Formula 1’s bid to introduce reverse-grid qualifying races in 2021 has been voted down, The Race understands.
F1 managing director of motorsport Ross Brawn was pushing to trial a new format at four events next season, with the stated aim of mixing up some weekends given there is a carry-over of major car components from this season to save costs amid the coronavirus pandemic.
The proposal was for these four events to feature a 30-minute qualifying race instead of the usual qualifying session. Drivers would start the qualifying race in reverse championship order, then the finishing position of this race would set the grid for Sunday’s grand prix.
F1 had been confident of using the revised governance system of a super majority – 28 votes out of 30 – to implement the format next year after failing to get unanimous support to trial it this season.
However, the Mercedes-powered teams – including 2021 customer McLaren – were expected to oppose the plan and are understood to have voted against it in Monday’s F1 Commission meeting.
F1 would only need a “simple majority” of 25, achievable even with the Mercedes teams objecting, to implement the proposal for 2022 but it is understood that vote didn’t take place.
Parties that may support the idea for 2021 may not support its implementation thereafter given major new technical rules will come into force in 2022 and have been backed to mix up the competitive order, along with a budget cap of $145m being implemented next year then lowered by $5m across each of the next two seasons.
However, persevering with the proposal for 2022 has not been ruled out.
Several other major topics were on the agenda of the meeting, including Red Bull’s demand for an engine freeze being brought forward to 2022.
This would be so Red Bull can take over Honda’s engine project without having to invest in developing the engine, reducing some of the financial and technological burden, and therefore avoid returning to being an engine customer.
Red Bull has indicated it wants to make a decision on its post-Honda choice before the end of this year.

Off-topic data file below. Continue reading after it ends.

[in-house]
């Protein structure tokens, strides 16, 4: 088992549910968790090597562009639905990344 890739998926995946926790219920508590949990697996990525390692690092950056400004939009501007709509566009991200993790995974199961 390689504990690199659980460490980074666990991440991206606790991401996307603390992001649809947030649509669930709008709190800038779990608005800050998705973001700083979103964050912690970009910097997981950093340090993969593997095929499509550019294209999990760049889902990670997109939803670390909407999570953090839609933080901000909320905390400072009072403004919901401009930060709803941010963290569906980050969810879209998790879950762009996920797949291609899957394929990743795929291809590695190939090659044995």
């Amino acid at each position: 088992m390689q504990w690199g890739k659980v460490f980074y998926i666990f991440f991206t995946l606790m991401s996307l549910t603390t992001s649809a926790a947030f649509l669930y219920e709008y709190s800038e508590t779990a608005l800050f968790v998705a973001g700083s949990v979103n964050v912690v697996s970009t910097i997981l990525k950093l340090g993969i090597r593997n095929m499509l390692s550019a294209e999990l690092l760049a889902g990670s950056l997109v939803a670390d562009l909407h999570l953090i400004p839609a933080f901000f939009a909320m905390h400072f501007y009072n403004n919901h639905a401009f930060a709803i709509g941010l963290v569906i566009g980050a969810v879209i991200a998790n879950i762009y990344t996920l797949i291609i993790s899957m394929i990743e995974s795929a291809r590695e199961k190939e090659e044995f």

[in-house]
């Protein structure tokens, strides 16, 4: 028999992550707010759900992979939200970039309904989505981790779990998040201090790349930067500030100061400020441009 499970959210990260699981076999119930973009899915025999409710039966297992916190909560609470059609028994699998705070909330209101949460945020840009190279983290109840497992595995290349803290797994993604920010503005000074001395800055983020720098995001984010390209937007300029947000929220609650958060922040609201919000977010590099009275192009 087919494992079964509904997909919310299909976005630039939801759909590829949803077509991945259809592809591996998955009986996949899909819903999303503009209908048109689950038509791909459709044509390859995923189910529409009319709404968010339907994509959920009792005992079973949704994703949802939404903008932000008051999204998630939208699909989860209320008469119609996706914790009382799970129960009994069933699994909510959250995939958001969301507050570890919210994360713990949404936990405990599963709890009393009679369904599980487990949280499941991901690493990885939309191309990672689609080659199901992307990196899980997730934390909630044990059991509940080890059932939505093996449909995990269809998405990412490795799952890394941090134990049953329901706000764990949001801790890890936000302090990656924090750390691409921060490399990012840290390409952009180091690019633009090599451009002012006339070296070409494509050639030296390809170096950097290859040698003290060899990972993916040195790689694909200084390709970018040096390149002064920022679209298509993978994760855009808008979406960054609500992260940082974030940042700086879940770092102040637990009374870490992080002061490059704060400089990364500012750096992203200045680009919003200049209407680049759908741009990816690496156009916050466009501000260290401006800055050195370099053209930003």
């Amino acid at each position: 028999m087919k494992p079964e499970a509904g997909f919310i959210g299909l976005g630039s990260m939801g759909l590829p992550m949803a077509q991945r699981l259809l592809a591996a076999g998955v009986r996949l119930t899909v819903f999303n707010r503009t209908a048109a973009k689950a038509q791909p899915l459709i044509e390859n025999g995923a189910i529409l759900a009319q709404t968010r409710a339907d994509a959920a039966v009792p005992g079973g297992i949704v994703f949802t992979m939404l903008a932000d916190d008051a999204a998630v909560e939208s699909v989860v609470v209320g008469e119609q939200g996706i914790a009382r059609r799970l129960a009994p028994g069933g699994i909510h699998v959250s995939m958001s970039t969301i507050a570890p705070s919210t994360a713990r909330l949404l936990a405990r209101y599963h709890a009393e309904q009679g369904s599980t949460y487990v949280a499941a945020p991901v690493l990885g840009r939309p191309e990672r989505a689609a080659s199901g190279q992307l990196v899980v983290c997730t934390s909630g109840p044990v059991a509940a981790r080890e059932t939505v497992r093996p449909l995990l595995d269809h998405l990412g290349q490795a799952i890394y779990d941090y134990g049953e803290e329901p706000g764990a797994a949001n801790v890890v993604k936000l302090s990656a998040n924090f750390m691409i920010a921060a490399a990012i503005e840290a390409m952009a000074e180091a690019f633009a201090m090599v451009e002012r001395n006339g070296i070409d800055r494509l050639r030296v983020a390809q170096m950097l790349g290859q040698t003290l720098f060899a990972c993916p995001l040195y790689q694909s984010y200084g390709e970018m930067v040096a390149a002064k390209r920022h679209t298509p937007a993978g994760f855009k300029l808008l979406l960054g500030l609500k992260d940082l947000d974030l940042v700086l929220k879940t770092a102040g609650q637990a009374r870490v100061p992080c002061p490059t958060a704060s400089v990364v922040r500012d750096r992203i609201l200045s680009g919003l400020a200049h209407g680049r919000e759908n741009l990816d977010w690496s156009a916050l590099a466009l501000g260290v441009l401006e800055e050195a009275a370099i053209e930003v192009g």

Monday’s meeting did include exploring an engine spending cap as reducing spend is universally agreed to be a priority for the next-generation engine, along with relevant sustainable technology for manufacturers.
However, there is doubt over whether a cost cap for engine development is achievable. F1 teams already had already voiced fears that policing their budget cap would be difficult and the concern is it will be impossible to do so with the engine manufacturers. If it is realistic, an engine spending limit would be targeted for the new engine rules.
Renault boss Cyril Abiteboul’s idea of a think-tank of experts to discuss the direction F1 takes for its next engine appears to have been taken on as a potential objective, while consideration will be given to bringing the new engine rules forward from 2026.
One item that is understood to have had unanimous support is a salary cap for drivers and the top three executives, which will be exempt from the initial budget cap introduced next season. Salaries above the agreed limit will need to come from the main budget cap from 2023.
Among the cost-saving initiatives is a proposal to ban windtunnels in the long-term but this does not have unanimous support. A windtunnel is a high-value asset for teams and McLaren is currently investing major resources in building a new one, which will not be functional until 2022.
Teams were also presented with a draft version of the 2021 calendar that is believed to feature 23 races, as reported by The Race. Two triple-headers are said to be part of the new schedule although the dates for the second half of the year are not confirmed.
F1 hopes to return to a normal calendar next season, starting in Australia, after this year’s was dramatically affected by the coronavirus pandemic.